Front Row Reviewers

Silent Sky at the Covey Center in Provo, UT: “The Mind Is Sexless and So Is the Sky”

Front Row Reviewers

Front Row Reviewers

By Ashlei Havili Thomas

The stars and heavens have fascinated mankind for millennia, yet most of the advancements in our understanding of space happened in the last hundred years.  Silent Sky, written by Lauren Gundersen, playing at the Covey Center for the Arts in Provo, Utah, tells the little-known story of Henrietta Leavitt, a woman “computer” whose work redefined our place in the universe at the turn of the 20th century.  Performed in the intimate Brinton Black Box Theater, Silent Sky is a masterpiece of wonder, curiosity, female empowerment, and sheer determination to seek answers to humanity’s existential questions about the brilliance we see in the night sky.  This poignant play will be a new favorite for all ages as it transports the audience into the heavens to find a deeper connection with the universe and those we love on Earth.

Silent Sky tells the story of Henrietta Leavitt, a mathematician who leaves her family home in Wisconsin to accept a position at Harvard Observatory.  Yet when she arrives, she learns that women are not allowed near the telescope but relegated as “computers” mapping the distance between stars on photo plates.  Undeterred by this, Leavitt pursues her own theories about the stars she sees, navigating sexism, problems at home in Wisconsin, and a budding relationship all while never taking her eyes away from the heavens.  Yet as things begin to boil over, Henrietta must decide if her life here with those she loves is worth sacrificing over the pursuit of the otherworldly.

Rachel Ryan Nicholes as Henrietta is riveting.  R. Nicholes perfectly pairs Henrietta’s almost abrasive directness with a passion that bleeds over from her scientific pursuits into her relationships.  This is seen most clearly in R. Nicholes’ scenes with Christie Gardner, who plays Henrietta’s sister, Margaret.  While Gardner and R. Nicholes portray seemingly polar opposite women, their tenacity and sisterly affection shines through. Gardiner is the mirror to R. Nicholes’ unyielding persistence, a warm and motherly softness wrapped around a steel core, bringing out the tenderness in R. Nicholes to balance her never-ending drive.  Jordan Nicholes plays the uninspired, awkward love interest Mr. Shaw with heartwarming sincerity; completely thrown by Henrietta’s verve and unending curiosity,  J. Nicholes creates a character in Mr. Shaw that the audience can cheer on and roll their eyes at in equal measure. R. Nicholes and J. Nicholes (married in real life) create an adorable story for the audience, from stiff colleagues to the warmest companions, drawing the audience in with each interaction.  The five-person cast is rounded out with Annadee Morgan as Williamina Fleming and Alexis Boss as Annie Cannon.  A. Morgan is the play’s grounded wit, bringing levity to the show that warms the heart.  Boss is A. Morgan’s foil, brusque and driving but fiercely caring.  With R. Nicholes and Gardner, these “lunatic women,” as Henrietta says, create a strong female ensemble that reminds the audience femininity is not a hindrance to strength.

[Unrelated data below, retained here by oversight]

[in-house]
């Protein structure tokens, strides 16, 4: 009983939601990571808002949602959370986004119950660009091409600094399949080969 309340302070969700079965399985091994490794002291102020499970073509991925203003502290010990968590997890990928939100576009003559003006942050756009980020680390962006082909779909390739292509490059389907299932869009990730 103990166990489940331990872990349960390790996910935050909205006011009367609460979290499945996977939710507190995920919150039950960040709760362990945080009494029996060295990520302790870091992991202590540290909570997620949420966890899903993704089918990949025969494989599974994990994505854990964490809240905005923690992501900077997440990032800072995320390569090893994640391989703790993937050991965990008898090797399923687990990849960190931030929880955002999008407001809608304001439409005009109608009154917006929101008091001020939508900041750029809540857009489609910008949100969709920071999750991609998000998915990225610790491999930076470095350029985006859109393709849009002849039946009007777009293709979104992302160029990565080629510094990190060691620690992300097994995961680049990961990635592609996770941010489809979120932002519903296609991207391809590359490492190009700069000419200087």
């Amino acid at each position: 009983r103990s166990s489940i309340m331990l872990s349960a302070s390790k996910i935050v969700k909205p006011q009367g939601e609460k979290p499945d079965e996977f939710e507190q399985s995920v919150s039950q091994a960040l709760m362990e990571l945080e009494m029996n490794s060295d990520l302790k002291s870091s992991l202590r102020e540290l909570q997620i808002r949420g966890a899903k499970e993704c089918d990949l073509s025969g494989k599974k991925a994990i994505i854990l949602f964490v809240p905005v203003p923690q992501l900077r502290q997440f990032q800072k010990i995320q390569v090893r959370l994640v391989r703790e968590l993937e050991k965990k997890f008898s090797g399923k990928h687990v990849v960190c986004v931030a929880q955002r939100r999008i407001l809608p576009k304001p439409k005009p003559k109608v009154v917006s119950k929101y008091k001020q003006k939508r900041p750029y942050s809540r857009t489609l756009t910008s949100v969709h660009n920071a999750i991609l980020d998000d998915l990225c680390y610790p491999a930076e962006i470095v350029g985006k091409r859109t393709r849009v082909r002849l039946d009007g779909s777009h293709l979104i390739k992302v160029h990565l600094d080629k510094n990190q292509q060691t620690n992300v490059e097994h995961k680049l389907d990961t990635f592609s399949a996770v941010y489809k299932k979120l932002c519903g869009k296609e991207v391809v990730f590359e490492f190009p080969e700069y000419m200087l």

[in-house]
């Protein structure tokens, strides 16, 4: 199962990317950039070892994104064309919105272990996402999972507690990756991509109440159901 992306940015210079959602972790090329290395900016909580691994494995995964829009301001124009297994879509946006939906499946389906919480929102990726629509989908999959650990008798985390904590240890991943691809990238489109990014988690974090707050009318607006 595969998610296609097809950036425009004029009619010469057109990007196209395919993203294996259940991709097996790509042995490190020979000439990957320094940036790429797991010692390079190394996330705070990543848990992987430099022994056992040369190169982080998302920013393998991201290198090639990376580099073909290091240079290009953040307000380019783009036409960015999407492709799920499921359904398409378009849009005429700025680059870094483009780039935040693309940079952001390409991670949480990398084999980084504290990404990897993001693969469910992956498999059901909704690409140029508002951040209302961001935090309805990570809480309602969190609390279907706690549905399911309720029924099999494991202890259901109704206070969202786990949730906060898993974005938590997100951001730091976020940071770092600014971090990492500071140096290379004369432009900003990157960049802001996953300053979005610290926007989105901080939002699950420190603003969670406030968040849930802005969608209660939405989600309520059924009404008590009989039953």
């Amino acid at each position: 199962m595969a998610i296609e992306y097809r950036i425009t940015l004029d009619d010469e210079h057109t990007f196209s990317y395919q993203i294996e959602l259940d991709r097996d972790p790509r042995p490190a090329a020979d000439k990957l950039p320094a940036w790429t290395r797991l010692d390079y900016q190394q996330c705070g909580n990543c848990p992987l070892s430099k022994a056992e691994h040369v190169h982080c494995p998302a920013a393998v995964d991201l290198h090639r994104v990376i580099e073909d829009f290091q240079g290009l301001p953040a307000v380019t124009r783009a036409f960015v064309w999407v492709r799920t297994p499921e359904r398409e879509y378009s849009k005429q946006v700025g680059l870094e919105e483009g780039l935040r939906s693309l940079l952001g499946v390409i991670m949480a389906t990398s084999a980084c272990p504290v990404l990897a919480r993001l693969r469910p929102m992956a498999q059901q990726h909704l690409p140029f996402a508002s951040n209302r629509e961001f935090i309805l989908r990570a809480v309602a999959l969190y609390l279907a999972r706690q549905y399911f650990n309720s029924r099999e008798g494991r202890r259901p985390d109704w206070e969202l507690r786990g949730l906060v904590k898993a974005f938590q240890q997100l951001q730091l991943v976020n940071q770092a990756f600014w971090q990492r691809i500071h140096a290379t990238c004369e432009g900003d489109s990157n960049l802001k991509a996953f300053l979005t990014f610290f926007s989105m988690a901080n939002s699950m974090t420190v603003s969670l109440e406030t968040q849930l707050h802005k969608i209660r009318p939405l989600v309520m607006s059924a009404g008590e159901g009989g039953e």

The simple scenic design by Robert Seely balances the rigidity of mathematics with elements of warmth that meld together seamlessly to create a work-all space that invites the audience into the story. Seely’s sound design with the lighting design by Spencer Powell bring the wonder and awe of the cosmos to Provo.  Elizabeth Crandall’s costume, hair, and makeup design is masterful, creating looks for each character that ever so slightly shift with the passing of time and changing fashions.  The entire production is helmed by director David Morgan with a deft artistry to create a beautiful show capturing both the simplicity and indescribable wonder of humanity and its timeless quest to reach for the stars.

As said by Henrietta in the production, “life is about getting appropriately upset,” and this show highlights that, tackling the blatant sexism of the turn of the 20th Century, women’s suffrage,  and the impending World War in just two hours.   While this reviewer does think that this is a production for all ages, children under 12 may be confused by some of the more intellectual subject matter. 

Silent Sky is a beautiful production with the perfect blend of an uplifting true story, an all-star cast and the intimate atmosphere created by the production team. This moving production may not be the first you would consider for a date night in a month dedicated to love and affection, but the unity, bravery, and strength of this story are as touching as any romance.  Don’t skip out on Silent Sky at the Covey Center of the Arts in Provo, you won’t want to miss this breathtaking show.

The Brinton Black Box Theater at the Covey Center for the Arts presents Silent Sky, written by Lauren Gunderson.
The Covey Center for the Arts, 425 W Center St. Provo, UT 84601
February 8-10, 12, 15-17, 19, 22-24, 26, 29, March 1-2 and 4 7:30PM
Tickets: $18-20 online ticketing website
Contact: 801-852-7007
Covey Center Facebook page
Silent Sky Facebook event
Silent Sky promo film

Front Row Reviewers

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